Israeli swimmers 370.
(photo credit: Courtesy)
Despite making history at the London Olympics last year, the 21-year-old Yakov
Toumarkin remains as hungry as ever for success as he enters this week’s
swimming World Championships in Barcelona.
Toumarkin recorded the best
ever result for an Israeli swimmer at the Olympics last summer when he ended the
200-meter backstroke final in seventh place, breaking the previous mark that
belonged to Eitan Urbach, who finished the 100m back final at the 2000 Sydney
Games in eighth position.
No Israeli swimmer has ever finished higher
than sixth in the World Championships and Toumarkin believes he will at least
reach the final in Barcelona, as long as he repeats the personal best time he
swam in London.
“I will be facing the same rivals as I did in London and
I expect to improve on my achievement in the Olympics,” Toumarkin said ahead of
the delegation’s departure for Spain. “I believe that if I repeat my record I
will be in the final again. I’m sure that all our swimmers will want to show
that they have improved since London.”
Besides Toumarkin, Israel has sent
seven more swimmers to Barcelona: Guy Barnea, Jonatan Kopelev, Imri Ganiel, Gal
Nevo, Nimrod Shapira Bar-Or, Tomer Zamir and the only female on the team, Amit
Ivry, Ganiel and Zamir will all already swim in the opening day on
Until Toumarkin burst onto the scene, Gal Nevo was regarded as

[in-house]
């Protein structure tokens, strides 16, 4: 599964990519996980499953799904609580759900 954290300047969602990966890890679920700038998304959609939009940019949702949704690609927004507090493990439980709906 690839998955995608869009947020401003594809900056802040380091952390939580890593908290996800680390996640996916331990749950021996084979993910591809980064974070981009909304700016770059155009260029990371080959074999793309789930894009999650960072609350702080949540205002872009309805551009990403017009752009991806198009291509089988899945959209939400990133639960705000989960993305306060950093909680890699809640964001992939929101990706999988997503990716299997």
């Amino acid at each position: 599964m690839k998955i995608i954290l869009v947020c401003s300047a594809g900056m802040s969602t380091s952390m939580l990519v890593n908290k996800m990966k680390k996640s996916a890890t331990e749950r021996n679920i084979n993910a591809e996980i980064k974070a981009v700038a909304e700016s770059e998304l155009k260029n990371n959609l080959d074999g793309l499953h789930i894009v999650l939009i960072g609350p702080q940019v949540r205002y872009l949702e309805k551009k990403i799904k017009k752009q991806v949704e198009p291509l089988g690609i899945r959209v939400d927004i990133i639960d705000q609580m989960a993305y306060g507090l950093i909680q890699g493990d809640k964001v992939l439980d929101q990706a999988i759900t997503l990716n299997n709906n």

Israel’s best swimmer, and despite recently taking a back seat to the young
prodigy, he remains one of the country’s top Olympic athletes.
both the 200m and 400m individual medley events in London in a very respectable
10th place. He also added to his major medal collection last November when he
picked up two bronzes in his favorite events at the European Short Course
Swimming Championships in Chartres, France.
“My goal is simple. I want to
improve my personal bests and hopefully rank as high as possible,” said the
After standing side-by-side on the podium at last year’s
long-course European Championships, Jonatan Kopelev and Guy Barnea are both
targeting a place in the final of the 50m backstroke in
Kopelev became the first Israeli swimmer to win a gold medal
in the continental championships last May, and Barnea joined him on the podium
after finishing in third place.
Nevertheless, both Kopelev and Barnea
ended up missing the London Games. The unlucky Kopelev had his appendix removed
shortly before the Olympics, while Barnea failed to qualify for the 100m back,
with the 50m backstroke not being an Olympic event.
“Kopelev and I have
already made history in the European Championships and hopefully we can make
more by reaching the final in the worlds,” said Barnea. “I finished the 50m back
final in sixth place two years ago and I hope to improve on
Expectations from Ganiel, Shapira Bar-Or and especially youngster
Zamir are not that high. However, after becoming the first Israeli female
swimmer to advance to an Olympic semifinal in London, Ivry is hoping for further
success when she swims the 100m butterfly on Sunday.
“I’m assuming that
all our swimmers will swim personal bests and each of them can reach at least a
semifinal if they do so,” said national team coach Leonid Kaufman.
must always be optimistic.”